An Essay Regarding Intolerance and Theocracy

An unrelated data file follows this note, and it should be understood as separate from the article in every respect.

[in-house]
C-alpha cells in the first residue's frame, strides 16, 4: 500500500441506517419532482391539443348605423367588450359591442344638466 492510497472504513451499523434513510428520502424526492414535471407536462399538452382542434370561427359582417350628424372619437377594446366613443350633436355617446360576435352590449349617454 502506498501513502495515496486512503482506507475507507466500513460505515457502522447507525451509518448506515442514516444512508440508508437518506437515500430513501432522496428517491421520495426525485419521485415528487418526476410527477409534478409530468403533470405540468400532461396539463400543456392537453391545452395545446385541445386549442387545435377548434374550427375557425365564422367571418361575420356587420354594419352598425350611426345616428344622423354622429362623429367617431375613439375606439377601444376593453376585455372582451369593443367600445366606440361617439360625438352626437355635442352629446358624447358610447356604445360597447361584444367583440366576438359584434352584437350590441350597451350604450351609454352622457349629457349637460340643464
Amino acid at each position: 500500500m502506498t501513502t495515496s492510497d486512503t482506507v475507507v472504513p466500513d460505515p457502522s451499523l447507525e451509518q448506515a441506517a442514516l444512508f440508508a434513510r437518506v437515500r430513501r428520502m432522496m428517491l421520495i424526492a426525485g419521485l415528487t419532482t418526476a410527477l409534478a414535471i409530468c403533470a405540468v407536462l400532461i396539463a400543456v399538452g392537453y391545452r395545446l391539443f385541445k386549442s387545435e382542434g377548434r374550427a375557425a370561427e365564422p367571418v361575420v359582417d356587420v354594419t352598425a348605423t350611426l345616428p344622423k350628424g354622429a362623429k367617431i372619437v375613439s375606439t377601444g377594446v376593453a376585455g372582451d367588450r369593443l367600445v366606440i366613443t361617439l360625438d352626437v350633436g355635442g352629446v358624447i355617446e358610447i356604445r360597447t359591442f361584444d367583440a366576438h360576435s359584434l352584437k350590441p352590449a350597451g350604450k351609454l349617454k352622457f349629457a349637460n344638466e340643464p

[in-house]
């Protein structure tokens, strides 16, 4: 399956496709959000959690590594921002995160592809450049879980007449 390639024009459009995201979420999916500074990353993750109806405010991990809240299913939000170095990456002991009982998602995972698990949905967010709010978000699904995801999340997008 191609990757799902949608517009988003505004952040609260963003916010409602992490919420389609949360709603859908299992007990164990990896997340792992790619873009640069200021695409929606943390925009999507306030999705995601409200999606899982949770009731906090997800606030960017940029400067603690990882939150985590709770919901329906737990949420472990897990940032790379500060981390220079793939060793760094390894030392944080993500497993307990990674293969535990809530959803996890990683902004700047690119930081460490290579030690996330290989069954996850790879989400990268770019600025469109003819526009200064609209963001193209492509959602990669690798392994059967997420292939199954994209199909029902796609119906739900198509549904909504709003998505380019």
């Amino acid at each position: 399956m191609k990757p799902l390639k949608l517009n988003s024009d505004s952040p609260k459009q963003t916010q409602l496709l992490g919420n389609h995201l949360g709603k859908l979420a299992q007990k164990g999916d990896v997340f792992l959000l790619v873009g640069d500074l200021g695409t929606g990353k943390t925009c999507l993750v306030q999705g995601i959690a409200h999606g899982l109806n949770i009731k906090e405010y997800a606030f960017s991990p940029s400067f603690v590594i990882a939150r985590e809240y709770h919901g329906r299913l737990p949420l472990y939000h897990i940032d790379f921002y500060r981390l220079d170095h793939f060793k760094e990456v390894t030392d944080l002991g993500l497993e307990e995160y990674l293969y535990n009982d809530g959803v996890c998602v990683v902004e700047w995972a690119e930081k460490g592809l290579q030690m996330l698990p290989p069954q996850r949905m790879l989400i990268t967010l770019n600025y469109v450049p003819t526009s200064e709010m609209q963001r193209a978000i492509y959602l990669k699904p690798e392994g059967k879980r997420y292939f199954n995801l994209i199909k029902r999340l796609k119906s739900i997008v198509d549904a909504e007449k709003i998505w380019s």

The Crucible, a play by Arthur Miller, shows how intolerance can corrupt a theocratic society. In The Crucible, this is achieved by a combination of three chief contributors. The paradox mentioned in his introduction to Act I, was and is entirely true in regard to the conflicting nature of the theocratic system and the human condition. First and foremost, conformity and forced control destroy the sense of trust between villagers. Secondly, intolerant attitudes ruin all creative thought and new ideas, which could have possibly freed Salem from its twisted thinking. Finally the Puritans created the same form of oppressive government they ran away from England during the 1620s. In a theocracy, governing persons are overly empowered because they are supposedly ordained of God. This makes it hard for truth to stand because there is no tolerance for second notions. In a theocratic state, authority is especially distrusted because there is no way of proving direction from a higher power. Arthur Miller illustrates this concept in The Crucible when Salem's citizens are suspicious of new authority figures such as Parris and Judge Danforth. In Miller's play, his characters rely on faith rather then reason. This is largely in part to fear of authority, which is bred by theocracy. Soon hysteria ensues and distrust follows. Only the most courageous people even begin to see through the confusion and poor decisions the town confines itself to. These include John Proctor, Elizabeth, and Rebecca Nurse. Puritanism is so strict and single minded that there is no room for diversity, which can bring about progress and acceptance in society. Miller reinforces this idea when Judge Danforth's declares, "A person is either with this court or he must be counted against it, there be no road in between." During Salem's witch trials, the general public felt they were powerless and kept to themselves. One could argue theocracy actually...
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